Upstate Church in South Carolina baptized 141 people on Sunday across its six campus locations.
That number significantly topped its previous high of 35.
“We have never seen anything like this in our church,” Upstate Church senior pastor Wayne Bray told the Baptist Press. “To think that 141 people followed the Lord in baptism is truly unimaginable for me.”
“Of the total, 86 had confirmed in advance that they wished to be baptized, while 55 others made the decision during the worship service when the church offered up an invitation,” The Christian Post reported.
“Every decision was confirmed by a minister prior to being added to the list. We had high expectations, but we never expected 86 new believers to register in the weeks leading up to Dec. 3,” Bray said.
Bray told the Post the congregation had been going through a one-month sermon series on the ordinances of the church, including baptism.
“I can’t adequately express how amazing it was to be a part of the day,” he said. “More than any other moment in my ministry, I felt like we were living the book of Acts. We had preached from Acts 2, and it seemed as if we were in the pages ourselves.”
Acts 2 records the Holy Spirit coming on the disciples in Jerusalem on Pentecost, causing them to speak in foreign languages from faraway regions they did not know.
The Apostle Peter then preached about Jesus being raised from the dead and being among them before ascending into heaven just days before Pentecost.
That day about 3,000 people came to faith, according to the Bible.
Wray explained of Upstate Church’s mission, “We don’t just want to be a church that makes disciples. We want to be a church full of disciple makers.”
The church has grown from about 4,500 members in 2014 to over 7,000 in 2023, according to the Press.
Other mass baptism events have been taking place around the country this year.
“In July, approximately 4,500 people were baptized at Pirate’s Cove Beach in California in an event organized by Pastor Greg Laurie and Harvest Christian Fellowship,” the Post reported.
💀 🏴☠️ PIRATE’S COVE
The waters of baptism signify death to living for ourself, and raising to new life with Christ.
Here are some pictures from the largest baptism in US history which took place yesterday at Pirates Cove, the historic site of the Jesus Movement in Southern… pic.twitter.com/cWyW677SlW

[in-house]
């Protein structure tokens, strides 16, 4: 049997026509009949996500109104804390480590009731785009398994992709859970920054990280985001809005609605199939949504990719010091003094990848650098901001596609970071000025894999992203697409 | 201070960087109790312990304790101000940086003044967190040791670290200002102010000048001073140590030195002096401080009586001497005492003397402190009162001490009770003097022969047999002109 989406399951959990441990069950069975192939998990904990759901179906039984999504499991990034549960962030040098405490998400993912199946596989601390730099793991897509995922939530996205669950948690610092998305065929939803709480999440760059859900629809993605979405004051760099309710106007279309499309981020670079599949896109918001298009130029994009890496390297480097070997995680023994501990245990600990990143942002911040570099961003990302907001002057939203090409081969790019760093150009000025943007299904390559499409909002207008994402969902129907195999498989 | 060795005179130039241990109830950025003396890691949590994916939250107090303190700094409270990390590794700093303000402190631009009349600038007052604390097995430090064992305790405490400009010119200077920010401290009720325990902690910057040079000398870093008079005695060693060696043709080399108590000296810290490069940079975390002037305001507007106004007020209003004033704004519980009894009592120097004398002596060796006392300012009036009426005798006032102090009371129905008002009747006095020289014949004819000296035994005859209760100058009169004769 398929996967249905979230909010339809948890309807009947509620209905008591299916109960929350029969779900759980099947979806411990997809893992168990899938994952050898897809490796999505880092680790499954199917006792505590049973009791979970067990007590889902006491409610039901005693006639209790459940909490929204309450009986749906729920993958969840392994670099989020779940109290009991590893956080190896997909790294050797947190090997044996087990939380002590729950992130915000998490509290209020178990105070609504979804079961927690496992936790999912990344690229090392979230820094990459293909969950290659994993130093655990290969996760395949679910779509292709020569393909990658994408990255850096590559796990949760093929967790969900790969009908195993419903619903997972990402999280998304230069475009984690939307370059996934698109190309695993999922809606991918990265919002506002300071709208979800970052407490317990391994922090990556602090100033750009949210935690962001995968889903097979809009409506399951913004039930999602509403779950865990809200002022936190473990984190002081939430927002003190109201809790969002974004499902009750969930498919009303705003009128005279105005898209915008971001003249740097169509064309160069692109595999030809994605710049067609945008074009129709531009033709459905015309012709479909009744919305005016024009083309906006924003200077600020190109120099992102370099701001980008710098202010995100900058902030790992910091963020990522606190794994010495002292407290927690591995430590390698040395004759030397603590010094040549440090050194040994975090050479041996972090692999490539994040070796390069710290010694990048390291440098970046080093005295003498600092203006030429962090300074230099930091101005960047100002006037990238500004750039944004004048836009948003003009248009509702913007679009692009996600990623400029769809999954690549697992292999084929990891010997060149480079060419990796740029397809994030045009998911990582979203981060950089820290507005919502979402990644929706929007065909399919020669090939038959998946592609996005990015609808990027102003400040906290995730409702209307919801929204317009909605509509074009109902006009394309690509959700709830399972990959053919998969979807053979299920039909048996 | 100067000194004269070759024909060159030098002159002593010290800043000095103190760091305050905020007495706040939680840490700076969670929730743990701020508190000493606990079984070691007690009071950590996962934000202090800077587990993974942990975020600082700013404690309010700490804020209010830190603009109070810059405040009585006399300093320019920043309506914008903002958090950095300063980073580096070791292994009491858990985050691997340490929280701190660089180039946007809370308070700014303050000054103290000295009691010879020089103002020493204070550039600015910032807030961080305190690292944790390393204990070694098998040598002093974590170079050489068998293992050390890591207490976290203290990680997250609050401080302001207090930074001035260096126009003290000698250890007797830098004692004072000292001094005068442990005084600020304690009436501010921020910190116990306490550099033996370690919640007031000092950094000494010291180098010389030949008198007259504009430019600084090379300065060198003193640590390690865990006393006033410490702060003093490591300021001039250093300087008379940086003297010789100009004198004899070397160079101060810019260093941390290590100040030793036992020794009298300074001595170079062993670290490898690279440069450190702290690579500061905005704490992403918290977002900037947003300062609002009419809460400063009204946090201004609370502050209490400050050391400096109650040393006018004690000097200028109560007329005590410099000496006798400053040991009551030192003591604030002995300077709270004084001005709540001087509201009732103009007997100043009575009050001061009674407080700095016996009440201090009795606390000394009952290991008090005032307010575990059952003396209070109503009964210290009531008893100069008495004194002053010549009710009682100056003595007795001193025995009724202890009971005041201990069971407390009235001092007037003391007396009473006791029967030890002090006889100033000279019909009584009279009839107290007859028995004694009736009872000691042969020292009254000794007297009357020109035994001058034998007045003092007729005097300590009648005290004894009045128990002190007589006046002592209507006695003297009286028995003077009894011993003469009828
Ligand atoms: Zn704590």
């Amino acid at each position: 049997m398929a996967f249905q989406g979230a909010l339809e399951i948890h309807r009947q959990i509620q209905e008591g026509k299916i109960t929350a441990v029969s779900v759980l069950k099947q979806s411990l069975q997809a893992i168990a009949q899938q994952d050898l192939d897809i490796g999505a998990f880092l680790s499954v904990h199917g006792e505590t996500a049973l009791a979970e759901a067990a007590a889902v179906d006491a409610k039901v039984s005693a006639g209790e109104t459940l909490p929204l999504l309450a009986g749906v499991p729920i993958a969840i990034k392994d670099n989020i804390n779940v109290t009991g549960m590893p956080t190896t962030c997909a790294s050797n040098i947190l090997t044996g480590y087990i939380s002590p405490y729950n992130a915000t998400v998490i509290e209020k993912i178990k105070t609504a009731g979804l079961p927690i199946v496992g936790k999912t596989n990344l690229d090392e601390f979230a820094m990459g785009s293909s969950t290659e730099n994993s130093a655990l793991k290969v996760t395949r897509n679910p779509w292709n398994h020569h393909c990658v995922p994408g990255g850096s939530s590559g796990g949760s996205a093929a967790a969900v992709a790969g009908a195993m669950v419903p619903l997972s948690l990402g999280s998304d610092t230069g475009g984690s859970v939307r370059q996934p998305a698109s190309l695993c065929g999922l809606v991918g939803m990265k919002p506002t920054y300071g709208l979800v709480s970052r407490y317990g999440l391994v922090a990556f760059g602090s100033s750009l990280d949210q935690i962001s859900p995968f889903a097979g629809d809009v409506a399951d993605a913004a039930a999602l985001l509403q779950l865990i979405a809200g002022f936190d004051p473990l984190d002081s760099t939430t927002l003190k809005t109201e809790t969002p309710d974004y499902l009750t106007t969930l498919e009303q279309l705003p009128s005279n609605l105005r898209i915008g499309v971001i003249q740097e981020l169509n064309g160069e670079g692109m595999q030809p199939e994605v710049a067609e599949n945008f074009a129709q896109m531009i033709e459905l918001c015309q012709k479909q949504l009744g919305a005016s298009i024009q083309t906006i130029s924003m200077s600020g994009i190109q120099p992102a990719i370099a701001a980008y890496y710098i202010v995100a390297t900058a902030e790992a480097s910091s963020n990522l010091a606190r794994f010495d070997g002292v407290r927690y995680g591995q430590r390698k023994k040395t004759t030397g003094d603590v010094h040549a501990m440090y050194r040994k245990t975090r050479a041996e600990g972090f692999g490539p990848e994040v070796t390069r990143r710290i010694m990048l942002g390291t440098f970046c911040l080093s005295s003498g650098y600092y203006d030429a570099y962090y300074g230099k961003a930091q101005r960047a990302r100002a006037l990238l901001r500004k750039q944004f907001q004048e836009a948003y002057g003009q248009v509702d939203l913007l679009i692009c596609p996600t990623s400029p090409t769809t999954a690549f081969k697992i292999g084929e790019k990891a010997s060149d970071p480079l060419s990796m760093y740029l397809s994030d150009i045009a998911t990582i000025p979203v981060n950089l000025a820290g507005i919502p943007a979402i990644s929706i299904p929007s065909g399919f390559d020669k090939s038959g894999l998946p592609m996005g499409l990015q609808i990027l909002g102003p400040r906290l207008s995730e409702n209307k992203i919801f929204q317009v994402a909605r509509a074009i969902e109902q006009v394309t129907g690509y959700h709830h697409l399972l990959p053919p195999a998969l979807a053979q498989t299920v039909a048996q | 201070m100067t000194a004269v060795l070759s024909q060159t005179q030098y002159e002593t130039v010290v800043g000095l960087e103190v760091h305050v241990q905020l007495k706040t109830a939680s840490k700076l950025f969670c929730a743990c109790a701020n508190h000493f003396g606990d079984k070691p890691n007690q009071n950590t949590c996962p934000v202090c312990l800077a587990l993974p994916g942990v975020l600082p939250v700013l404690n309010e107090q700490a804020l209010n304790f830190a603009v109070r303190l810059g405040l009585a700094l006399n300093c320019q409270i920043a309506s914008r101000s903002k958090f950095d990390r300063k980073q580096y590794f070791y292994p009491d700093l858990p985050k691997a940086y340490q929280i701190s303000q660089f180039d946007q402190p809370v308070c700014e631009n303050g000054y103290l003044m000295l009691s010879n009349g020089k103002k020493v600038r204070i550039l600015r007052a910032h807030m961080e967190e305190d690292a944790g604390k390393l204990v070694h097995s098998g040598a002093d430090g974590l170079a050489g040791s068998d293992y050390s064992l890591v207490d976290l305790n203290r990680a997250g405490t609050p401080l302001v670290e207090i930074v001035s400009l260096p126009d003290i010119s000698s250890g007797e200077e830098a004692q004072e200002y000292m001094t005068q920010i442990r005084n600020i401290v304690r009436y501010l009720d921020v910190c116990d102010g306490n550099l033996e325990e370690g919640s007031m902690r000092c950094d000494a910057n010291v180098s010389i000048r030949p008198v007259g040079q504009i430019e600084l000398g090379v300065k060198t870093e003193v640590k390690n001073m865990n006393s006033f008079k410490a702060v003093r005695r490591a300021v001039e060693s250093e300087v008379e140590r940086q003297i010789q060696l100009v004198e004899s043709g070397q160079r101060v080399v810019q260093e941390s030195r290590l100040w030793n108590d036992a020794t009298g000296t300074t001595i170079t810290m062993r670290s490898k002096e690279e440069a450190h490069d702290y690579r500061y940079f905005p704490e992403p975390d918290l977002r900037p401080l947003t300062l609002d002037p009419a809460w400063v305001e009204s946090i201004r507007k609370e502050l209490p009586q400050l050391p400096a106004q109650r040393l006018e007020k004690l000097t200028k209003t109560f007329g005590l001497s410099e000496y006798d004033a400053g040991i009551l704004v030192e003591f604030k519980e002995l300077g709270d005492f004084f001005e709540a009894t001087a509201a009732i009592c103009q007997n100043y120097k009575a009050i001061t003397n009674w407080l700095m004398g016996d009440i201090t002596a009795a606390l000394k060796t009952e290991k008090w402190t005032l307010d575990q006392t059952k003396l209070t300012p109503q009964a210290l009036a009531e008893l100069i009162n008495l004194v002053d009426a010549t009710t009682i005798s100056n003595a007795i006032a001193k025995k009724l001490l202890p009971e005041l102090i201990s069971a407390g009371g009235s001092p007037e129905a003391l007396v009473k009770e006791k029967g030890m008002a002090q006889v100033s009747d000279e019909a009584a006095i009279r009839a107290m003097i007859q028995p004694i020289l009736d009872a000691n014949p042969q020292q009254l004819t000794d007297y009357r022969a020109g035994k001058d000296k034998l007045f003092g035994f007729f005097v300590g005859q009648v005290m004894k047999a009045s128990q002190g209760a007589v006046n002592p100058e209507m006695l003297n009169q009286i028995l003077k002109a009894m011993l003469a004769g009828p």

— Matt Brown (@evangelistmatt) July 9, 2023
Laurie attributed the massive turnout in part to the “Jesus Revolution” movie released in February.
Laurie’s journey to faith as a teenager is portrayed in the film, which is about the Jesus People movement of the late 1960s and early 1970s, when perhaps millions became Christians.
Hal Sacks, who leads the Arizona-based ministry BridgeBuilders International with his wife Cheryl, also came to faith during the Jesus People movement.
He told The Western Journal he sees the first potential signs of revival in “pockets of hunger, of concern, of desperation,” but it’s not widespread yet.
“I believe God has heard our prayers,” Sacks said. “I believe God has heard our cries for awakening and for revival and for reformation and our cries of desperation. And I believe he’s coming and responding to it.
“And with his coming, this will bring the shaking. Just like he did on Sinai when he showed up on the mountain — things shook. Just like he did in the book of Acts, Chapter 4. People prayed, and the first thing that happened — things shook, then they got filled with the Holy Spirit,” he said.
Cheryl Sacks pointed to the spiritual awakening that broke out at Asbury University in Kentucky in February as an example of God’s Spirit being on the move.
“It is very refreshing to see what the Lord is doing. And, you know, it makes me think about the … revival that’s in Isaiah 44:3, where he says, ‘I will pour water upon him who is thirsty and floods upon the dry ground,'” she said.
Michael Maiden, lead pastor of Church for the Nations in Phoenix, likened what’s happening now spiritually in the country to popping popcorn.
“Whenever you start popcorn or start heating it, nothing happens. Then all of a sudden a kernel pops, then another one, then a bunch. It’s like a multiplying factor takes over, and before you know it the whole bag is ready to be eaten,” he said.
For example, a mass baptism took place at Auburn University in Alabama in September after a worship event on campus.
A revival is happening tonight in Auburn. People are getting baptized at Red Barn with hundreds of people cheering them on. The baptisms started following an event at Neville arena tonight called Unite. @TheAUPlainsman @AUFAMILY pic.twitter.com/PzEza1UWKz
— Kristen Carr (@kristencarrau) September 13, 2023
“There are measurable signs in the culture,” Maiden said. “Not of a broad, complete revival, but the beginning kernels popping or … the first waves of something good happening.
“So I’ve 1,000 percent confidence that the greatest spiritual awakening in our country’s history is in its beginning stage and these next years we’re going to see it.”
This article appeared originally on The Western Journal.